Here is a meme from the opposite side of the story, claiming that they captured available images of the perpetrators from the mass shootings list of 2019. I have not seen any evidence that this is accurate, but after going through the links from the Gun Violence Archive, I am convinced that this is an issue for every group in our country and not just white males. 

Mass shooters of 2019

What about actual mass shootings all being from the “far right?”

The media has quickly glossed over that the Dayton Ohio shooter is reported to be a left-leaning extremist…

Dayton shooting: What we know about Connor Betts’ politics

Keith BieryGolick and Cameron Knight, Aug. 7, 2019

He voted in multiple Democratric primaries. President Trump said he had supported Bernie Sanders, Elizabeth Warren and antifa, a militant group that protests far-right ideology.

He once showed video of a mass shooting to a woman on their first date, according to NBC News.

The Dayton Daily News reported he attended the May 25 Ku Klux Klan rally in Dayton as an armed counter-protester.


A suspended Twitter account features references to growing up in Dayton and selfies of Betts and his family. Neither officials nor family members have confirmed it belonged to Betts.

The account, created in 2013, was suspended late Sunday night. Before it was suspended, the account’s Twitter bio said: “he/him / anime fan / metalhead / leftist / i’m going to hell and i’m not coming back.”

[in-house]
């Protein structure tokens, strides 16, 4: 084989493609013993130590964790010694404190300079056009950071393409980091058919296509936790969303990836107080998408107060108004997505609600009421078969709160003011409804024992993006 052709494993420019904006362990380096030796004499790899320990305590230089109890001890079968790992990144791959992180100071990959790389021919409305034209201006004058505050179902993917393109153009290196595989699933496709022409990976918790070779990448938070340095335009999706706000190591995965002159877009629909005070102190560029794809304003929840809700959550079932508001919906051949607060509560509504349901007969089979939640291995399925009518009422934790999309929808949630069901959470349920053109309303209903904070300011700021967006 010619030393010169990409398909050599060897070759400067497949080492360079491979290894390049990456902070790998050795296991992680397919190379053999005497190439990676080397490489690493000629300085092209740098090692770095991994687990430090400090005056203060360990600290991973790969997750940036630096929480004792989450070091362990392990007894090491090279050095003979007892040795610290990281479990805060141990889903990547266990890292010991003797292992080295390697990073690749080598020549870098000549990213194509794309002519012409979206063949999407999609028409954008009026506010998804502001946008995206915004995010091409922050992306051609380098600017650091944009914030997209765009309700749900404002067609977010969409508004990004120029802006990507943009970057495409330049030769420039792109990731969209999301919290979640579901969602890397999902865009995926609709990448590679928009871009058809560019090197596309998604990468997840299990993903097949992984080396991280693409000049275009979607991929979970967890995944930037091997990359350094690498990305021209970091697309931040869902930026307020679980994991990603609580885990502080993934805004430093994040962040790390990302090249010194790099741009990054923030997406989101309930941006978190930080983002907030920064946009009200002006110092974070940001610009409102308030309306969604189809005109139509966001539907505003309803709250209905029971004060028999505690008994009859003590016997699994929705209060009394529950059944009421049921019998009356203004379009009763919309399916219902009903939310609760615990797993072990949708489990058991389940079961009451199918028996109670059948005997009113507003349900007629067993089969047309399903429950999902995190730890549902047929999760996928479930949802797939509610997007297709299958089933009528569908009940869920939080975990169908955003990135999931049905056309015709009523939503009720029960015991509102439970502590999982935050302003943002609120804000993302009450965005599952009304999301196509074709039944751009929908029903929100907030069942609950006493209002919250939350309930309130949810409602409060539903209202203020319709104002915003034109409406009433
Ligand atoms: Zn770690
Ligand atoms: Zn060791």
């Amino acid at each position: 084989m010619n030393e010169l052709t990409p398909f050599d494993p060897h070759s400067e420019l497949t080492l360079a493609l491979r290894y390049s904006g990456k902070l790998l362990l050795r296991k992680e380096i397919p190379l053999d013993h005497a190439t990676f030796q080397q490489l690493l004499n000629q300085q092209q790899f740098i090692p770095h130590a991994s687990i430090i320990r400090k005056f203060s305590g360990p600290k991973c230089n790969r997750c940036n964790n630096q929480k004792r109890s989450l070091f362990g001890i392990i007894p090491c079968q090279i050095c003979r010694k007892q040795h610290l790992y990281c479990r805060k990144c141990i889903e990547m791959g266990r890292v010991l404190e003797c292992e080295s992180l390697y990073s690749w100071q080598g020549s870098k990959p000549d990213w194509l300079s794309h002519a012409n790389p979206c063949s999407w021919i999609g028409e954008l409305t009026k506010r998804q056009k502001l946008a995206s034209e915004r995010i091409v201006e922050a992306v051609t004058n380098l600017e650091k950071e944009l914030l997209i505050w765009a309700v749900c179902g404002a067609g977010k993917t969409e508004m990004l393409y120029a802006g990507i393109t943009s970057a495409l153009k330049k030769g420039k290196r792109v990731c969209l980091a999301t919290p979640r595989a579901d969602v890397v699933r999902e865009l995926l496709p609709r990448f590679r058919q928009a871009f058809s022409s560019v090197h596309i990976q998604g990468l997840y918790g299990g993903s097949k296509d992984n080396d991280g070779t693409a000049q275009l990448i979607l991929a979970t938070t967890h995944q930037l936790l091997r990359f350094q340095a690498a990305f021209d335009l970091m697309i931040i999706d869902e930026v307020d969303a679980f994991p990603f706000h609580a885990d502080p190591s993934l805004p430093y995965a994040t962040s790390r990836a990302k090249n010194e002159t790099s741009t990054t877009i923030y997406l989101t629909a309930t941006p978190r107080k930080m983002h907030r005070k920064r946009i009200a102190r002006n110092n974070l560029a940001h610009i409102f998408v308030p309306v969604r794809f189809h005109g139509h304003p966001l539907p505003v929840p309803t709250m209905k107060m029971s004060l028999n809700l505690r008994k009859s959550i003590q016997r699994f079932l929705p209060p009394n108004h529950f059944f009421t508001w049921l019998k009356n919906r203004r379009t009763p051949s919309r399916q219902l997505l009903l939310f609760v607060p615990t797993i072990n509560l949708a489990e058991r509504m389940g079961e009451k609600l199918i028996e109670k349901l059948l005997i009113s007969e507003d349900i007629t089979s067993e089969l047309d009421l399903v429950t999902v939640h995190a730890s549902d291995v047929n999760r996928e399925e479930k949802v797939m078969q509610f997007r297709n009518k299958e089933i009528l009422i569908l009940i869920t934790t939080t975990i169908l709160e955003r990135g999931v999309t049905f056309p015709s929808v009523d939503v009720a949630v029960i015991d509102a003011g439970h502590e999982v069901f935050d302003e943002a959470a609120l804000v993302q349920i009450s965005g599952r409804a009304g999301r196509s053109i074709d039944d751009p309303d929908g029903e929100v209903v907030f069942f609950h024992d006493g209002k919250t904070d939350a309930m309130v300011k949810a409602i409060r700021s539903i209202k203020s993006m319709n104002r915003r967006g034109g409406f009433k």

A few days before the shooting, the Twitter user was concerned about the Equifax data breach. He retweeted this: “Losing your personal information in a massive data breach is just a thing that happens now, like 110 degree days and regular mass shootings.”

The last message posted to the account was a retweet: “Millennials have a message for the Joe Biden generation: hurry up and die.”

Photos of people beating up white supremacists and klansmen were retweeted from the account.

After Trump visited Cincinnati last week and blasted “left-wing extremists,” the account retweeted an account mocking a Trump supporter who claimed he had $1,500 stolen from him. “Stealing from right wingers is praxis,” or common practice, the tweet said.

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How else does the media flub the numbers to match their agenda?

Another meme being shared on leftist media depicts the US as having many more mass shootings than the rest of the world. Here is an example: 

First of all we should compare the populations of these countries to see if this is a fair comparison by population size. 


The UK for instance has 500% fewer people than the US. Is that really a fair comparison when it comes to general gun violence?

Other countries might have violence, but they don’t have mass shootings, right?